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  • Writer's pictureHBS AngelsNYC

When Should I Apply for Angel Funding?

Author - Jason Klein (MBA '86) - Founder & CEO On Grid Ventures, Chairman of HBS Alumni Angels of Greater New York

So you decided to apply to an angel network for funding. When is the best time to apply?

Before you run out of money, of course. But most startups these days have some flexibility given the low cost of lean design as well as funding from self, friends and family.

If you have a truly exceptional startup, or a truly exceptional track record, don’t wait, apply asap. What is a truly exceptional startup? As Justice Potter Stewart said in 1964, “I know it when I see it.”

If you are in the other 99.8% of startups, you should be more strategic about timing.

Some angel groups like to be the first outside funding source. These favor earlier companies with lower valuations, and regularly lead rounds of $500k and up. For them, the sooner you apply, the better. Consider them as soon as you need funds beyond friends and family, and have a hint of demonstrable traction.

For most all angel networks, better to try to wait until you have basic business traction, which I see as:

  1. A working product,

  2. Some revenue and market validation,

  3. Your co-founders are in place (e.g., “I’m looking for a co-founder with [insert skill]” is a red flag.)

It is also better to wait will you have some basic financing traction. This means:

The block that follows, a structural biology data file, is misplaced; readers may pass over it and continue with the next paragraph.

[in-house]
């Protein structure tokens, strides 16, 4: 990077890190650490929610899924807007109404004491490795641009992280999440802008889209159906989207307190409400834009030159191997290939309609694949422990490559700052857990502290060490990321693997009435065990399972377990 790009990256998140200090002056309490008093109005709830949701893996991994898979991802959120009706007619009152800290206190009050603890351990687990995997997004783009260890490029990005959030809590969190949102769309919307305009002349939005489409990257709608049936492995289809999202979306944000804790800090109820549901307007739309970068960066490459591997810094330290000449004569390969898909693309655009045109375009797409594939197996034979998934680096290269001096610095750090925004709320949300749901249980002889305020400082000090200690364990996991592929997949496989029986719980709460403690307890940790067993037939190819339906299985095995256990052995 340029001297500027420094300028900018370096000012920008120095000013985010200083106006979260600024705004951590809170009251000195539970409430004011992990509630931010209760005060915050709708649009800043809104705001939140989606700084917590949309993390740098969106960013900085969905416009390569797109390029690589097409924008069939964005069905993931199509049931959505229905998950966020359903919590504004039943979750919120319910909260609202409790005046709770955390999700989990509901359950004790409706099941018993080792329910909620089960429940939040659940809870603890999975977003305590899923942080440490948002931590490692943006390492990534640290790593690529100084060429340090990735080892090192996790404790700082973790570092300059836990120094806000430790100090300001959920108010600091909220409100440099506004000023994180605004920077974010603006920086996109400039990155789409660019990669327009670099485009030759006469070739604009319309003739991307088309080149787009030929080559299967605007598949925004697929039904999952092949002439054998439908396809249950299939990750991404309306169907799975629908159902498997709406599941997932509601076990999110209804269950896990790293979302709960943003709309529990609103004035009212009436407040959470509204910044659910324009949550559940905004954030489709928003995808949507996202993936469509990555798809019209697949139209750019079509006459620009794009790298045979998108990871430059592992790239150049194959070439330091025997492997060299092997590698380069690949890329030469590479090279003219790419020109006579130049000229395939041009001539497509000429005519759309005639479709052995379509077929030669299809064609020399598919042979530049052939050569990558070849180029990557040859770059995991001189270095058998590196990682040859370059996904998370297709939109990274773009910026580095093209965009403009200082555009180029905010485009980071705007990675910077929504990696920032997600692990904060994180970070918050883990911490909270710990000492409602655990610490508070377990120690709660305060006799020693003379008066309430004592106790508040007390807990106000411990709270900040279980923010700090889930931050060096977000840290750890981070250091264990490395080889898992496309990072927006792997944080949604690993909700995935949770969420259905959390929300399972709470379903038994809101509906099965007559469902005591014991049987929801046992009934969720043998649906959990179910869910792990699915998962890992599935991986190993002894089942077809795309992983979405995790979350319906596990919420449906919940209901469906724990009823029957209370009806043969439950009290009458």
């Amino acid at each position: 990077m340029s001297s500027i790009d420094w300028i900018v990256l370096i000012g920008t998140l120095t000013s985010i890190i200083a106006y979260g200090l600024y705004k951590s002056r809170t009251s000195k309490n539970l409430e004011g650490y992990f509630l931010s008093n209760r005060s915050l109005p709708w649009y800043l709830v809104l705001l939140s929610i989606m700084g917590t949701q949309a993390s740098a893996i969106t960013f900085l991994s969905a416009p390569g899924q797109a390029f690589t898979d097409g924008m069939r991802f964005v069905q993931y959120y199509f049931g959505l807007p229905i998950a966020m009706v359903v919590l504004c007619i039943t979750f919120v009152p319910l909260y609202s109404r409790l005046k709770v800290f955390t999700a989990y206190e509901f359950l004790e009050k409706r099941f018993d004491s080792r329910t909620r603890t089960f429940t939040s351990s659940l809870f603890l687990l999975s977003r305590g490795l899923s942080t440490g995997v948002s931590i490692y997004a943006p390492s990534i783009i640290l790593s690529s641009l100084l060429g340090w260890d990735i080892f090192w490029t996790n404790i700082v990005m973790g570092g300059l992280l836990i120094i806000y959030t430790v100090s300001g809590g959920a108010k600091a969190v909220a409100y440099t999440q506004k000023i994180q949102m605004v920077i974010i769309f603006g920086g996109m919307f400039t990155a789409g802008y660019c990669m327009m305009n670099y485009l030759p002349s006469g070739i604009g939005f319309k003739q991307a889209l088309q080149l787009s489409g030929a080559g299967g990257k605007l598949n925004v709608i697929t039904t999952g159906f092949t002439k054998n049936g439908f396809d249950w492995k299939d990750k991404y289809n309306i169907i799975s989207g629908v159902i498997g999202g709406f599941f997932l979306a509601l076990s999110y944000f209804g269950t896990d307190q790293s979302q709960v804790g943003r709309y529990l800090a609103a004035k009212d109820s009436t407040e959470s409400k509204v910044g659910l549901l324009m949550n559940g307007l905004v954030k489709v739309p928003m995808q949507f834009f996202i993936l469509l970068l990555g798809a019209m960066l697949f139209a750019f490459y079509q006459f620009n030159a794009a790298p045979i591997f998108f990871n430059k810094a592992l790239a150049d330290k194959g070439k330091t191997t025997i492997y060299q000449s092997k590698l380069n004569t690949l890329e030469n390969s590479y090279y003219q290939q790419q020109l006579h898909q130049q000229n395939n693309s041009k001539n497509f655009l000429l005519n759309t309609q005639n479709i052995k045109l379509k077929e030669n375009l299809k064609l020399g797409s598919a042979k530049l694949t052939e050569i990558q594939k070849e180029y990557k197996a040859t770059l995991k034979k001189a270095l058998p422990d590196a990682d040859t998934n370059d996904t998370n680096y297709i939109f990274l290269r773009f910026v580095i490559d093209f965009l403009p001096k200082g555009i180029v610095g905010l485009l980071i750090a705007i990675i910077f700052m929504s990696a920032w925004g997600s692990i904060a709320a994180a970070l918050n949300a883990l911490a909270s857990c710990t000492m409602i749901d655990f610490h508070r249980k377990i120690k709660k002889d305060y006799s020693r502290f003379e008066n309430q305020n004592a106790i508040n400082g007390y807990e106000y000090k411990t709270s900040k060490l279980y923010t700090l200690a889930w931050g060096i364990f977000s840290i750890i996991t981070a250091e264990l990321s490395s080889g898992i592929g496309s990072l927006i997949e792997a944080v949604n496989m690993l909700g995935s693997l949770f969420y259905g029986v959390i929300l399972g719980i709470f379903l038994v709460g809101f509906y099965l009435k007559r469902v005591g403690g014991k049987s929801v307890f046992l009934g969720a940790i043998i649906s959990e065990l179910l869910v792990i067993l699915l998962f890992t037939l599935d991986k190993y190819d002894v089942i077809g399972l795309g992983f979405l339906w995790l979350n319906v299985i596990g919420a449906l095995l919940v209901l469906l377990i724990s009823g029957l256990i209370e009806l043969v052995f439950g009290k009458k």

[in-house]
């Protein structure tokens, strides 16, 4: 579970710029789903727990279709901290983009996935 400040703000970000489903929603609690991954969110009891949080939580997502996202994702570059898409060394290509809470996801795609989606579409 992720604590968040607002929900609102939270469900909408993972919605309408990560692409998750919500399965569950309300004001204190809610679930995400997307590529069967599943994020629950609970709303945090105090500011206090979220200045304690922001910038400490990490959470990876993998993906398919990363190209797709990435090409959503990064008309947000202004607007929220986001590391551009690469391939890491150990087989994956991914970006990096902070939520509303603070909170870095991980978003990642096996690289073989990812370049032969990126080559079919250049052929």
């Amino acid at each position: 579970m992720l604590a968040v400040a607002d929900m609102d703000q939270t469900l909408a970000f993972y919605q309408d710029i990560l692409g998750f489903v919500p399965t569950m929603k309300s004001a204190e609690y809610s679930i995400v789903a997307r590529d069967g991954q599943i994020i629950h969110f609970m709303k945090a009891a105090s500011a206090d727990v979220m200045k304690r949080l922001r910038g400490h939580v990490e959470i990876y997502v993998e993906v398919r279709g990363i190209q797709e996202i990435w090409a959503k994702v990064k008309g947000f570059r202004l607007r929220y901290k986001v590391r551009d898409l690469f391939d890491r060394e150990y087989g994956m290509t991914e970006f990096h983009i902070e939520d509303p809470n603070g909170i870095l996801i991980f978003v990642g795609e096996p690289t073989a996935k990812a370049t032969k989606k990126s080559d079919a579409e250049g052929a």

1. You have a credible lead investor,

  2. You have at least $100-200k and 20% of your round committed,

  3. You have deal terms largely agreed by the lead and committed investors.

Yes, this is an chicken and egg problem. How do you get there without funding? Wing it? Sorry about the pun. Here’s where being a scrappy entrepreneur is a plus.

Most companies that raise angel network funding successfully do so after they have some business and financing traction. There are many more entrepreneurs seeking funding than there are early stage angels and VCs. Supply and demand means that investors can wait, at least in most cases.

Harvard Business School Alumni Angels is one large angel network that prefers companies with at least some basic business and financing traction, and most angel networks fall in this group.

Waiting and self-funding for more months than you’d like isn’t fun. But it may save you time and money, and lead to more fun over the long haul.

Some additional suggestions as your move ahead:

  1. Focus first on angel groups and micro-VCs who could lead your round.

  2. If you do pitch before having a lead investor committed, be prepared for other investors to wait until you find a lead.

  3. Put forward your ask for funding amount and terms, and indicate that you are negotiable once you identify a lead. [If you say that terms are “TBD and up to the lead” you risk coming across as clueless].

  4. Don’t be so greedy that spend too much time with a funding ask that is above the market, and you run out of money and never raise a dime.

  5. Never insist on a SAFE note with a serious angel. They know that is so unfavorable to angels that it can easily be a worthless investment in at otherwise successful company.

Good luck!

Author - Jason Klein (MBA '86) - Founder & CEO On Grid Ventures, Chairman of HBS Alumni Angels of Greater New York.

Jason is an experienced media CEO and builder of digital and traditional businesses who has led two successful turnarounds. He is founder and CEO of On Grid Ventures, an investment and advisory firm with a portfolio of 20+ early stage companies. Mr. Klein is co-President of the HBS Angels Alumni Association. Mr. Klein was previously CEO of Newspaper National Network LP; and CEO of Times Mirror Magazines/Time4 Media, publisher of Golf Magazine, Field & Stream, and Popular Science. Mr. Klein is one of Alleywatch's “25 Angels Investors in NY You Need to Know,” a member of New York Angels, and mentor at several NYC-area incubators.


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